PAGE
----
Workshop & Konzert mit Dafna Naphtali und Hans Tammen

Datum: 29.06.2012 




"Live Sound Processing Strategies for Multi-channel Sound" 

mit Dafna Naphtali

12.07.2012, ELA 5, 12Uhr 

Dauer: ca. 4 Stunden 


Konzert: "Endangered Guitar: THEBIT"

mit Hans Tammen

13.07.2012, ELA 1, 20Uhr 

Dauer: ca. 1 Stunde 


"Live Sound Processing Strategies for Multi-channel Sound"

To perform with "Live Sound Processing" as an instrument is to alter and affect the sounds of other instruments live and in performance, in the process creating sounds that in turn become their own unique voice in the musical tableau of the performance. The acoustic environment of a performance always has an impact on how any given sound process might behave, so one could view each performance as site-specific. The musician acting as Òlive sound processorÓ must always react not only to the other musicians and how they are playing their instruments, but also to the responsiveness and spectral qualities of the room. 

The difference between live sound processing and other electronic music practices has been difficult for audiences to understand, (also for many musicians). In recent years, however, the complex role of the live sound processor is become more accepted by many different musical communities. Live sound processing is no longer simply the domain of a live sound engineer in the back of the hall, but has also become a role for composer or performer on stage, in classical music, jazz, and electronic dance music among others. 

With faster laptops and more widespread use and availability of classic live sound processing as plugins, these techniques have gradually become more commonplace, and in some music genres practically expected. ÊBoth performers and audiences have become more knowledgeable about many of these techniques and recognize the sounds they can produce. 

At the same time, multi-channel sound systems have also become more available, ranging from Surround Sound 5.1 systems, to 10+- channel ÒPoint SourceÓ sound installation environments, Ambisonic cubes, and as in Hamburg, a highly configurable 300+ speaker Wavefield Synthesis systems. 

Using live sound processing techniques in a multi-channel sound environment adds yet another level of complexity, but one that can yield very interesting and acoustically complex results. 

This workshop will explore various live sound processing techniques used in a multi-channel sound environment and strategies through performance, lecture and presentation, and gives participants a foundation to develop their own work. Specifically working with the Wavefield Synthesis system and Holophone 7.1 microphone at Hochschule fŸr Musik & Theater Hamburg to do multi-channel recordings and processing.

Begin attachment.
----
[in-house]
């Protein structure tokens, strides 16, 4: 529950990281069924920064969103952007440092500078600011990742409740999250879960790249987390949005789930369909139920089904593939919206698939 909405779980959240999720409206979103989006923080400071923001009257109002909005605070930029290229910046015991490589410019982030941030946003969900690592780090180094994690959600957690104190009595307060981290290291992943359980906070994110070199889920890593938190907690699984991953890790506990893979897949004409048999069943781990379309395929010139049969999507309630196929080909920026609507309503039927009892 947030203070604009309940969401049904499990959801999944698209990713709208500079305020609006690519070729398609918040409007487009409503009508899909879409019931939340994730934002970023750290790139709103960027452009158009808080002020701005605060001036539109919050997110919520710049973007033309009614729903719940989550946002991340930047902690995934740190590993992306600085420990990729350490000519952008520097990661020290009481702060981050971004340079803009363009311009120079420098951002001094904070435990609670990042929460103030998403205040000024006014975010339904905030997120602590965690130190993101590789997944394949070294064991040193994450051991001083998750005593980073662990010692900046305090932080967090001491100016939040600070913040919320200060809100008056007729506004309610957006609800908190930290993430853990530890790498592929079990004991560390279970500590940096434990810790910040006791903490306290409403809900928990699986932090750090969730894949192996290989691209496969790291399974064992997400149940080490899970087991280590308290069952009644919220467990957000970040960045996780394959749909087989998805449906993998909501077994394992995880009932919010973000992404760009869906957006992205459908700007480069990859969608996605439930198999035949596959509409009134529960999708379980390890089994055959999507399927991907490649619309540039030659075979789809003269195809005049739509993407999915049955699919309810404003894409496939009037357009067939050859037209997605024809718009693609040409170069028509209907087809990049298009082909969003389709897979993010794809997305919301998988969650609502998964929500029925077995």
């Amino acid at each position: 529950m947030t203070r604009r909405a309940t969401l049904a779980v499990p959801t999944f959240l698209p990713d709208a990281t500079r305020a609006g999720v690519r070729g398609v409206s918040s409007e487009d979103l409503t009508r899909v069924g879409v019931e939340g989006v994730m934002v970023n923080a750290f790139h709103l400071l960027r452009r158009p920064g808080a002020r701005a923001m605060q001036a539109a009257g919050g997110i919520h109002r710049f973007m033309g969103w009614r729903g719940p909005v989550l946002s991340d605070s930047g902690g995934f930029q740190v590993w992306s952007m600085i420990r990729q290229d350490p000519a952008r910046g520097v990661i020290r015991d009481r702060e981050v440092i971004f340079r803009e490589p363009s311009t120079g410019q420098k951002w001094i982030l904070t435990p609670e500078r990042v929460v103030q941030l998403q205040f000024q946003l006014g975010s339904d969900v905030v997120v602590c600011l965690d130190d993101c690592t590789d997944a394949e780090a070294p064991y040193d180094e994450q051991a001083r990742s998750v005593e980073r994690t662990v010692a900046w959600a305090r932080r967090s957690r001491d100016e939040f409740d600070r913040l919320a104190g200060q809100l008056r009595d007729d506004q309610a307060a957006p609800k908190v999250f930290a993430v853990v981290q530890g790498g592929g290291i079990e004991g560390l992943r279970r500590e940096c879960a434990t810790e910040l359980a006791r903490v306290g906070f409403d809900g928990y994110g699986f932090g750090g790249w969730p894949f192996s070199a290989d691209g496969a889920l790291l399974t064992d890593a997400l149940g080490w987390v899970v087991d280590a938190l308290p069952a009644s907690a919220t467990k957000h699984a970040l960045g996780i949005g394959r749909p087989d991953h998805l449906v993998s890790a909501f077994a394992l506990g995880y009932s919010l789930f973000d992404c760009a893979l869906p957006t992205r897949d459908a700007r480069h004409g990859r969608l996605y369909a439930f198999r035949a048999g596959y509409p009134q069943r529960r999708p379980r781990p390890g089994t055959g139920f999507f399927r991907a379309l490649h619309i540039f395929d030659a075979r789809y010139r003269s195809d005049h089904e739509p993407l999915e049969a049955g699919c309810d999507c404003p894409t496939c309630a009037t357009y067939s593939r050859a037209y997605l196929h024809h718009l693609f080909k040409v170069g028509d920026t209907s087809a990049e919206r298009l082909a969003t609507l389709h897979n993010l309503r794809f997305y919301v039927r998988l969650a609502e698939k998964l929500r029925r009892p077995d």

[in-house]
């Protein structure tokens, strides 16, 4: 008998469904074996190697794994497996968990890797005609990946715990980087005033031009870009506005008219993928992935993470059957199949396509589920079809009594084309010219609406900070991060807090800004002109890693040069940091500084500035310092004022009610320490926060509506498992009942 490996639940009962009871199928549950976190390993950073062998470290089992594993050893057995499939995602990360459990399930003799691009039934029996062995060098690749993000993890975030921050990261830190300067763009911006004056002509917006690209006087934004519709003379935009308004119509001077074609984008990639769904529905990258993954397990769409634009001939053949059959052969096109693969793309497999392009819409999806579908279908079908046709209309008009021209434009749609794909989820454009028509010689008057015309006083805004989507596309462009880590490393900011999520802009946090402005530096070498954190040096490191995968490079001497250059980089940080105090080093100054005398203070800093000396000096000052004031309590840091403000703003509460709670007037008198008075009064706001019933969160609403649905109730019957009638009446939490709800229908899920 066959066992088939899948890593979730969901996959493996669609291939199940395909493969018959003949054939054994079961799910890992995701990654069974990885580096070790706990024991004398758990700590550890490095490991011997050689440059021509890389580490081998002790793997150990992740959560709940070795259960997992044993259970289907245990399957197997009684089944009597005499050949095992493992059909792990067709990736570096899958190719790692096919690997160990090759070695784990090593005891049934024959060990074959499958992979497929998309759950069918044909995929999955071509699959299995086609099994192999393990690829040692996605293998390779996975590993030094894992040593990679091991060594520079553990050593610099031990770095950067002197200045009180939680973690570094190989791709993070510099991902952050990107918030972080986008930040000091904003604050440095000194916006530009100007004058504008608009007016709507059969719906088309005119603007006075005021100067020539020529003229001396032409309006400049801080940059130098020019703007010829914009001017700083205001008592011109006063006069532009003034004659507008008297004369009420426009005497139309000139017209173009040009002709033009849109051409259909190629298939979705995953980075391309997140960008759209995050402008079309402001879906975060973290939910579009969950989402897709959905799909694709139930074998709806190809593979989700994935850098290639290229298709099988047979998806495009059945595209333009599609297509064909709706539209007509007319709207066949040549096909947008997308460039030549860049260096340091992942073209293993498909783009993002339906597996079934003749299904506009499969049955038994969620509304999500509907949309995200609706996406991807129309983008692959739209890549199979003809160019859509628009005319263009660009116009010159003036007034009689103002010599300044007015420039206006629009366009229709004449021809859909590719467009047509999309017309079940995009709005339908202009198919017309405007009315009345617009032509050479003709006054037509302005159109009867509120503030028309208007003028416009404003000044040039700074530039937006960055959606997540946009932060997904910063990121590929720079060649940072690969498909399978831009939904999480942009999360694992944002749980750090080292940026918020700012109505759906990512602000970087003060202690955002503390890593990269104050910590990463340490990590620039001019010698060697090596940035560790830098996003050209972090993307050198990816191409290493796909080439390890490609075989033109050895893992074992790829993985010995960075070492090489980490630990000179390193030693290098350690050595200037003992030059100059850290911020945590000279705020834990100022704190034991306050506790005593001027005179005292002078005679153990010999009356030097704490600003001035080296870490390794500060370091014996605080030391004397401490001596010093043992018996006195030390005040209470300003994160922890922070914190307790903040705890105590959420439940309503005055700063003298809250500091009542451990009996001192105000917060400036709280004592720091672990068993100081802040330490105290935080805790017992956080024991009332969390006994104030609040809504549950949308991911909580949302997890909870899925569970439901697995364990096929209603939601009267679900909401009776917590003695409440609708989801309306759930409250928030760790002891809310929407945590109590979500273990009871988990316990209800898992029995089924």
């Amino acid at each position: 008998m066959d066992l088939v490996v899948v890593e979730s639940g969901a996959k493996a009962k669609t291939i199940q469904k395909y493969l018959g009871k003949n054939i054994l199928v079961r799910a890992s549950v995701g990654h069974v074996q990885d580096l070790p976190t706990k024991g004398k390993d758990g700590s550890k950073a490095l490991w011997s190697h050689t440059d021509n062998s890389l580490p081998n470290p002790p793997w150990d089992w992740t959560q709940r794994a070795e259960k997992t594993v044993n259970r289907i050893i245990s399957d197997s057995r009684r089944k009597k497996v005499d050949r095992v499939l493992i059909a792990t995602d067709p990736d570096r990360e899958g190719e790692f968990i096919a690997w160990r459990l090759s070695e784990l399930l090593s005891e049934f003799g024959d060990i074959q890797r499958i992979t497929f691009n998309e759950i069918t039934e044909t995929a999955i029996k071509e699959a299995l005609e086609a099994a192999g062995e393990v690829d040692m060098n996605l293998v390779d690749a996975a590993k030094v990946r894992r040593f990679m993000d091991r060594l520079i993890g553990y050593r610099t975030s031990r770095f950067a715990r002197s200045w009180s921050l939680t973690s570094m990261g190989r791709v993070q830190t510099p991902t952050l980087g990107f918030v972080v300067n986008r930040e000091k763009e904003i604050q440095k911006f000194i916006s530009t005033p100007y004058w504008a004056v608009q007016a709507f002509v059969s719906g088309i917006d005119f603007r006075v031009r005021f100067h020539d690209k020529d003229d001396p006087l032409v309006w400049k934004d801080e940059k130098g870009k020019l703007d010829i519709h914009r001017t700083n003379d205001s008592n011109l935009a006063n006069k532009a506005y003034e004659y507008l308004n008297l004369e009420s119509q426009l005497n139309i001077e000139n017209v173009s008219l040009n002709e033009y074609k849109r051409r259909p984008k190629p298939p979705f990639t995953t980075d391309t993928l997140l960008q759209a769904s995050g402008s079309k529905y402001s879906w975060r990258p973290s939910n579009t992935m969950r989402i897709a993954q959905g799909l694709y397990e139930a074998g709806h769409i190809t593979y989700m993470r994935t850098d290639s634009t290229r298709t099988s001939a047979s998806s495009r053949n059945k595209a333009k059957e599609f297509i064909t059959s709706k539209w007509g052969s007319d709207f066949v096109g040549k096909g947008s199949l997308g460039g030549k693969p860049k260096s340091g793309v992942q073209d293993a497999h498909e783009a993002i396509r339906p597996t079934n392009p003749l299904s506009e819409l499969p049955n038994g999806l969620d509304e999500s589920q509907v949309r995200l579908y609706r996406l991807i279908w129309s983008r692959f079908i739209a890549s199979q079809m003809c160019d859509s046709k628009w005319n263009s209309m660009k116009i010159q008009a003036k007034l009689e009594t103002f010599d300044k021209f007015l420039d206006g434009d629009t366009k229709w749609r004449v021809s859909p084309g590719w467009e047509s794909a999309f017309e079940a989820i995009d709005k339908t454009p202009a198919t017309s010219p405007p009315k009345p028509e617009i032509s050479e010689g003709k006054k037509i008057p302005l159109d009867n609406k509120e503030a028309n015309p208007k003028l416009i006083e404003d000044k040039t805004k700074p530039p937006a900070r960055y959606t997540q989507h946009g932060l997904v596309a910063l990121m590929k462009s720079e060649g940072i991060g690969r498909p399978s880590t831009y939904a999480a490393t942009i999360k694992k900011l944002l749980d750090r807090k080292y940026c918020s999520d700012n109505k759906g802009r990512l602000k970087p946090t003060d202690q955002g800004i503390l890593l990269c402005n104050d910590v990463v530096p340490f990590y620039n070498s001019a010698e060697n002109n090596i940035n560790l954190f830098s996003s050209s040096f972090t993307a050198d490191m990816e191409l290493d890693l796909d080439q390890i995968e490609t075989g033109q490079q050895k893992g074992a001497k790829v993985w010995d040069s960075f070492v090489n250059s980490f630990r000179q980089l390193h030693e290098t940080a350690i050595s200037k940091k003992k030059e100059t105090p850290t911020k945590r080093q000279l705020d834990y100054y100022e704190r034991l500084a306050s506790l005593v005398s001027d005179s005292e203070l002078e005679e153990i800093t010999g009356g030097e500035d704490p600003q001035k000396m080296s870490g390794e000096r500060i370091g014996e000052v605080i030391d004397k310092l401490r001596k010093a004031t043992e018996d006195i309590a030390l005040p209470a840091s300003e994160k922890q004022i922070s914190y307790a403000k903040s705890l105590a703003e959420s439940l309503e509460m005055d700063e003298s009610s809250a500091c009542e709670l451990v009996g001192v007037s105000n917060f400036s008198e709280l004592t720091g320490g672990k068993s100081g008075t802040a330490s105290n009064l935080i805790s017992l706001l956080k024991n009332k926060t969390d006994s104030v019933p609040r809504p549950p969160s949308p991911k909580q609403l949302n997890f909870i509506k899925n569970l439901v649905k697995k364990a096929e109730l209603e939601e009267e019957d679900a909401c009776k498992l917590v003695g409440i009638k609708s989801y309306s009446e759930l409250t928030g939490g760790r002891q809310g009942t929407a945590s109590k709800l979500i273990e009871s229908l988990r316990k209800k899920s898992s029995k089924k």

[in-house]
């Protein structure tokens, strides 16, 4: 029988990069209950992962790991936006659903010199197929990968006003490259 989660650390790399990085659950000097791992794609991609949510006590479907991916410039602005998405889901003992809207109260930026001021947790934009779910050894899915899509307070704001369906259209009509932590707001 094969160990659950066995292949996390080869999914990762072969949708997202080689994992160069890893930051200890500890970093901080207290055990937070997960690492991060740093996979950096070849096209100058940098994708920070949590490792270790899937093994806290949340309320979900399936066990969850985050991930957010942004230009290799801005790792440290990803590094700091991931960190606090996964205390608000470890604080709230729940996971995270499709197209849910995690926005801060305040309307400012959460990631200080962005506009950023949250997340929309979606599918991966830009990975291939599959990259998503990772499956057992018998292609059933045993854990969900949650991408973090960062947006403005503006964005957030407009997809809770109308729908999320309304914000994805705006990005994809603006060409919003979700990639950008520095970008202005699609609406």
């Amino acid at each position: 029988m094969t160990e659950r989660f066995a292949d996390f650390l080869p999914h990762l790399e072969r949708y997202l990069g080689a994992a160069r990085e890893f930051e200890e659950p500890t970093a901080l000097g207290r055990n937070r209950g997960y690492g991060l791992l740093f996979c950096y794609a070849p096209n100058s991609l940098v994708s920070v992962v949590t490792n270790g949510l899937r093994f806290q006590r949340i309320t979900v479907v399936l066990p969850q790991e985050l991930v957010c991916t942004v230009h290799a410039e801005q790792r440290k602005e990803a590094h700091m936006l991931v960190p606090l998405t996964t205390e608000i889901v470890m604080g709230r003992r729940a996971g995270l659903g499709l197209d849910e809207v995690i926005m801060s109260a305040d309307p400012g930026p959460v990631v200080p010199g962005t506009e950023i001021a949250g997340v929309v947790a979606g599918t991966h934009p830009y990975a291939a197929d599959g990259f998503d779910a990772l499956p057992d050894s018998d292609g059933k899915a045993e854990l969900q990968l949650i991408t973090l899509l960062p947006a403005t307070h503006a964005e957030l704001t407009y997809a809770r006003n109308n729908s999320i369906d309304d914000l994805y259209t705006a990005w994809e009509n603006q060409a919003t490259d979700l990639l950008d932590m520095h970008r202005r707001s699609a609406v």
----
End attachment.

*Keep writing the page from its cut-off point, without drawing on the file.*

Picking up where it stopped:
The lecture/presentation will be given by Dafna Naphtali (who uses live sound processing in her work since 1995, multi-channel work since 2001). 


Dafna Naphtali has been performing since 1995 with "live sound processing" as one of her ÒinstrumentsÓ, along with her singing and extended vocal techniques, and sometimes guitar playing. ÊShe is not simply processing her own sound, but also that of all the other members of the ensembles she has formed or in which she has participated. Using her own custom Max/MSP programming and some advanced control of an Eventide H-3000 sound processor, she adds a unique sound and electro-acoustic voice to her ensembles, making use of filtering, delay, and feedback under her tight control to create polyrhythmic musical interjections and textures, using metronomes, Morse Code and incoming audio signals. 

She also has since 2001 developed many pieces and an aesthetic for utilizing multi-channel sound systems. She was an engineer for many Artists in Residence projects at Engine 27 (2001-2003) and at Diapason Gallery (NY). Her own performance pieces have been presented at Issue Project RoomÕs Floating Points multi-channel sound festival (Ô06 & Õ10) and at Diapason.


Endangered Guitar: THEBIT

Hans Tammen will present THEBIT, an extension of his recent works for modified surround sound systems, consisting of two independent voices simultaneously drawn from his guitar. With a wide array of mechanical preparations for guitar, processed with his own custom software and with an unusual take on guitar-based control, a single voice is set against a micropolyphonic pattern surrounding the audience. For THEBIT, Hamburg’s Wavefield Synthesis System will allow for complex movements of sounds following the nature of their own inertia, unless the composer introduces small but controlled variations. Some take on a new musical life on their own, others die out at a very early stage of their existence. The random drift moves the piece slowly into new directions, investigating complex stages of tranquility and agitation. 


Hans Tammen creates sounds that have been described as an alien world of bizarre textures and a journey through the land of unending sonic operations. He produces rapid-fire juxtapositions of radically contrastive and fascinating noises, with micropolyphonic timbres and textures, aggressive sonic eruptions, but also quiet pulses and barely audible sounds – through means of his “Endangered Guitar” and interactive software programming, by working with the room itself, and, as a critic observed, with his “…fingers stuck in a high voltage outlet”. Signal To Noise called his works “…a killer tour de force of post-everything guitar damage”, All Music Guide recommended him: “…clearly one of the best experimental guitarists to come forward during the 1990s.”

Mit der Unterstüzung des Zentrums für Mikrotonale Musik und Multimedia (ZM4). 

Autor: Konstantina Orlandatou